By Robert Preidt
WEDNESDAY, March 7, 2018 (HealthDay News) -- Breast cancer screening guidelines are based mainly on scientific data from white women, and that bias could cause delayed detection of the disease in minorities, researchers report.
"While a lot of attention has been focused on improving the 'cultural competency' of clinical care -- caring for patients in ways that accommodate their cultural and language differences -- we are concerned that we haven't paid as much attention to the scientific research process," said David Chang, from Massachusetts General Hospital's department of surgery.
"If the science upon which clinical guidelines are based was not done in a way that respects racial differences, there is little that can be done at the point of delivery to improve patient care," Chang added in a hospital news release.
U.S. Preventive Services Task Force guidelines recommend beginning breast cancer screening at age 50 for women at average risk. But it hasn't been clear if a single guideline can be applied to different racial or ethnic groups, the researchers noted.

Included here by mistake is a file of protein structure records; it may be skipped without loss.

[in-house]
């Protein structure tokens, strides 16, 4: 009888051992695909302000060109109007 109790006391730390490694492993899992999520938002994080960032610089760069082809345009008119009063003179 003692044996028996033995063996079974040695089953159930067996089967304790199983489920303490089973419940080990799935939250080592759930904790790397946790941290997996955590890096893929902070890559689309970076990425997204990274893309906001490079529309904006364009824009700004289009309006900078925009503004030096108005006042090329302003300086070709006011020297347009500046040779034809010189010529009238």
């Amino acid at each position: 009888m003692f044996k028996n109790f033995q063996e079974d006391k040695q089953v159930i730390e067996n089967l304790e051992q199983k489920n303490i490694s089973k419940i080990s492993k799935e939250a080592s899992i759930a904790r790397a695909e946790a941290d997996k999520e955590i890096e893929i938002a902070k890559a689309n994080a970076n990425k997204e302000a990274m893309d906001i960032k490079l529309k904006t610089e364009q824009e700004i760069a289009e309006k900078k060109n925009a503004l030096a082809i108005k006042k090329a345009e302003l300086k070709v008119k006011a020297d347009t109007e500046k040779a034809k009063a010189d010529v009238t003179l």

To learn more, the investigators analyzed U.S. National Cancer Institute data on women aged 40 to 75 who were diagnosed with breast cancer between 1973 and 2010.
The average age at diagnosis was 59 for white women, 56 for black women, 55 for Hispanic women and 46 for Asian women, the findings showed.
Percentages of patients diagnosed before age 50 were: 31 percent for blacks, 35 percent for Hispanics, 33 percent for Asians, and 24 percent for whites.
Advanced cancers were diagnosed in 47 percent of black patients, 43 percent of Hispanic patients, 37 percent of white patients and 36 percent of Asian patients, according to the study.
The researchers said their findings indicate that some groups of nonwhite women should begin breast cancer screening at an earlier age than whites.
The report was published March 7 in the journal JAMA Surgery.
"The situation with breast cancer is one of the best examples of how science done without regard to racial differences can produce guidelines that would be ultimately harmful to minority patients," Chang explained.
"Flawed science can harm more people than flawed clinical care, which is why it is so important to detect and eventually eliminate these sorts of hidden biases in the scientific literature," he added.
The U.S. National Cancer Institute has more on breast cancer screening.
SOURCE: Massachusetts General Hospital, news release, March 7, 2018
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